Lawyers for a couple on trial for the fatal mauling of a neighbor opened their case Tuesday with witnesses testifying the dogs who killed the woman had been well behaved in their presence.

Dr. Stephanie Flowers, a veterinarian, said she treated one of the dogs, Hera, on April 30, 2000, for rabies shots and removal of a foxtail in her ear. She said the dog gave her no problems, although she found that the animal was underweight and had a poor coat.

"I praised her for tolerating the procedure as well as she did," Flowers said.

On cross-examination by Assistant District Attorney Jim Hammer, she was asked about reports that Hera and another dog had bitten a man at the apartment building where they lived and lunged at other people in the street.

When asked if the dogs' behavior in those situations would pose a danger to human life, Flowers said, "I would say it's clearly inappropriate and potentially dangerous behavior."

The dogs, owned by Marjorie Knoller and her husband, Robert Noel, killed their neighbor Diane Whipple, 33, a college lacrosse coach, on Jan, 26, 2001, as she tried to enter her apartment in San Francisco.

Knoller is charged with second-degree murder, involuntary manslaughter and having a mischievous dog that killed a person. Noel faces the latter two charges.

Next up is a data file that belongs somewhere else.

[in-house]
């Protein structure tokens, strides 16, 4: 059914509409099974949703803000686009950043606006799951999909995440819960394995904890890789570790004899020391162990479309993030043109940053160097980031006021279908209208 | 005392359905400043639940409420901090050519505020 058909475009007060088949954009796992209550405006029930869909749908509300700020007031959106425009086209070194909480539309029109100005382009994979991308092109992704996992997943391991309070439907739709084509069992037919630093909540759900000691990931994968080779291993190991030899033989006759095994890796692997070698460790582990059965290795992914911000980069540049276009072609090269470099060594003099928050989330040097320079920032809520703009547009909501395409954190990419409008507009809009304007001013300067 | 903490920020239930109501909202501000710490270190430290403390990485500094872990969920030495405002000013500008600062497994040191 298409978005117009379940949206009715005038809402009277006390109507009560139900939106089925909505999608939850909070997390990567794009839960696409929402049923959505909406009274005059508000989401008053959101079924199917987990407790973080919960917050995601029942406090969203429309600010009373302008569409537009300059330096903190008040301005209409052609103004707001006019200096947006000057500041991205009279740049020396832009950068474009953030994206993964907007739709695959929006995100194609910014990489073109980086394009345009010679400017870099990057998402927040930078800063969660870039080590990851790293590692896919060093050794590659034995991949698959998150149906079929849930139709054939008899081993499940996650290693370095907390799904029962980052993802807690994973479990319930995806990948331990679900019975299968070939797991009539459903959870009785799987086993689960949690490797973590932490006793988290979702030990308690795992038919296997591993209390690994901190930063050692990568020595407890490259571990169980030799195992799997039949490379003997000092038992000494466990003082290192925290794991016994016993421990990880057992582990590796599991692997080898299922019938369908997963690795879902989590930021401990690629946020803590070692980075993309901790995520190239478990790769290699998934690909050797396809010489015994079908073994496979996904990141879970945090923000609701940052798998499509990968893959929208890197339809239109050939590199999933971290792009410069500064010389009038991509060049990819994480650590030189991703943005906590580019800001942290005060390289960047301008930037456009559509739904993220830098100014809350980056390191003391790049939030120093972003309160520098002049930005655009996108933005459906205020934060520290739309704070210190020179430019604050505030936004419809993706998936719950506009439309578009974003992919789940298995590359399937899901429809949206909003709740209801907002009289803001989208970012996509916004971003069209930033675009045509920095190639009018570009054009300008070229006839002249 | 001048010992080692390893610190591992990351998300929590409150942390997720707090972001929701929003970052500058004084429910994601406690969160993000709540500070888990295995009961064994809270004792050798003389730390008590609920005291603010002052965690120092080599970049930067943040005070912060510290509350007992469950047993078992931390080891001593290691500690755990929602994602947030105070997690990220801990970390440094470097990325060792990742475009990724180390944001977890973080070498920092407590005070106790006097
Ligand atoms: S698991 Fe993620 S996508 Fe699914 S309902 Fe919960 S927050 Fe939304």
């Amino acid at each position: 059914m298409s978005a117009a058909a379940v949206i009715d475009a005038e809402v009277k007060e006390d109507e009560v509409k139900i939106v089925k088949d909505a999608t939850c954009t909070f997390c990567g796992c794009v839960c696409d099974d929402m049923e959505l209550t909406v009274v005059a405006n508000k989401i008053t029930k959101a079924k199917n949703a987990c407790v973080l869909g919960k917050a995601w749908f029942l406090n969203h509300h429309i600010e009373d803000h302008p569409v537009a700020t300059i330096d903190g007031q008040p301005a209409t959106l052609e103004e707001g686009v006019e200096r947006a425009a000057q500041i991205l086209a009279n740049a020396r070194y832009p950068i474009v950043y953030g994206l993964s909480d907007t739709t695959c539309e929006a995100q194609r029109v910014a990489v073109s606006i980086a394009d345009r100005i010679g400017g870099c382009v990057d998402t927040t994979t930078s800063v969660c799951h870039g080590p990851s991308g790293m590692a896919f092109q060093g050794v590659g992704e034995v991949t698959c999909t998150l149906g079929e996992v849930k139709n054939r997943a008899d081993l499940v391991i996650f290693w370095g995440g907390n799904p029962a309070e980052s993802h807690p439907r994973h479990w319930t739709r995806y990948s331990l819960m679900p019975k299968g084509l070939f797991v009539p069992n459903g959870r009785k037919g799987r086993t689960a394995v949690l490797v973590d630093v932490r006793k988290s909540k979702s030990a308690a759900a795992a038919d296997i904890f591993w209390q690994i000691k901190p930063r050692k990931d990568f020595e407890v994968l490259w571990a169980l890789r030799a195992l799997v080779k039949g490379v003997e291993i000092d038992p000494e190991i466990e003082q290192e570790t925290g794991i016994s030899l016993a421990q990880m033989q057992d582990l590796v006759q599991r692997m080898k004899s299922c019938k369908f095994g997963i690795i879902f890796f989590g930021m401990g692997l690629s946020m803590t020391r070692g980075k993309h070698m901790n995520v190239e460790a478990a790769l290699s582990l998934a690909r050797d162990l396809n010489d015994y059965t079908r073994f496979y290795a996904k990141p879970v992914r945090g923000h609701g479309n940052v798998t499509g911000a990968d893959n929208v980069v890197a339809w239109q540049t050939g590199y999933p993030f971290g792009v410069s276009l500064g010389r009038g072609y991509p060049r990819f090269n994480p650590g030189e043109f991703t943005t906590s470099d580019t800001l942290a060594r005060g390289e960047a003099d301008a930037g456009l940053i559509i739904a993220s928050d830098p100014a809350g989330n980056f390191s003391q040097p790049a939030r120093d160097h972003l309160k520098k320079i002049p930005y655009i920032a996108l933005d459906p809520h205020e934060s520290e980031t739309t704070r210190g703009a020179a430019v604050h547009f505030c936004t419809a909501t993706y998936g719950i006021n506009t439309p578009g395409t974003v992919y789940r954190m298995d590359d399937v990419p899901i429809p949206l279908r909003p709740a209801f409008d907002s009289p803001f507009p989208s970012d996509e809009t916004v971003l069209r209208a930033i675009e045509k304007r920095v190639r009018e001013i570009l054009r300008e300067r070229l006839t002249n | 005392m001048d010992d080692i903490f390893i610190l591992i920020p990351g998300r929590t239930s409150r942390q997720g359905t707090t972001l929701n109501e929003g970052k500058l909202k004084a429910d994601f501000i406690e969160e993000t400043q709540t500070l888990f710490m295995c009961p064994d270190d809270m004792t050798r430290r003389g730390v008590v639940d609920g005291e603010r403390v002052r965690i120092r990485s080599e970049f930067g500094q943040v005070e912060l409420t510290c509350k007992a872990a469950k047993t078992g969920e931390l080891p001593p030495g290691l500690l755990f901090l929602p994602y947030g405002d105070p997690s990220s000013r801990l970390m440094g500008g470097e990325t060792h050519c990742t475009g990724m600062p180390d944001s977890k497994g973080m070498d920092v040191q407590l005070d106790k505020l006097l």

After days of testimony in which 30 prosecution witnesses told of terrifying encounters with the large Presa Canario dogs, defense attorneys Tuesday brought in the first of dozens of witnesses who had benign encounters with the animals.

The second defense witness, Allan Paul, owner of the San Francisco Brewing Company, said he knew the defendants for years and they were regular customers, coming by frequently with Hera and their other dog, Bane.

"Did the dogs get along with people going in and out of the pub?" asked Noel's attorney, Bruce Hotchkiss.

"Always," said the witness, "or I would have asked them to leave."

Under questioning by Knoller's lawyer, Nedra Ruiz, Paul said, "I never saw the dog misbehave in the least. It was very well behaved as a dog. I wouldn't have let it sit there otherwise."

On cross-examination, Paul acknowledged that he never saw the dogs in their home environment, an apartment house in the Pacific Heights area of San Francisco.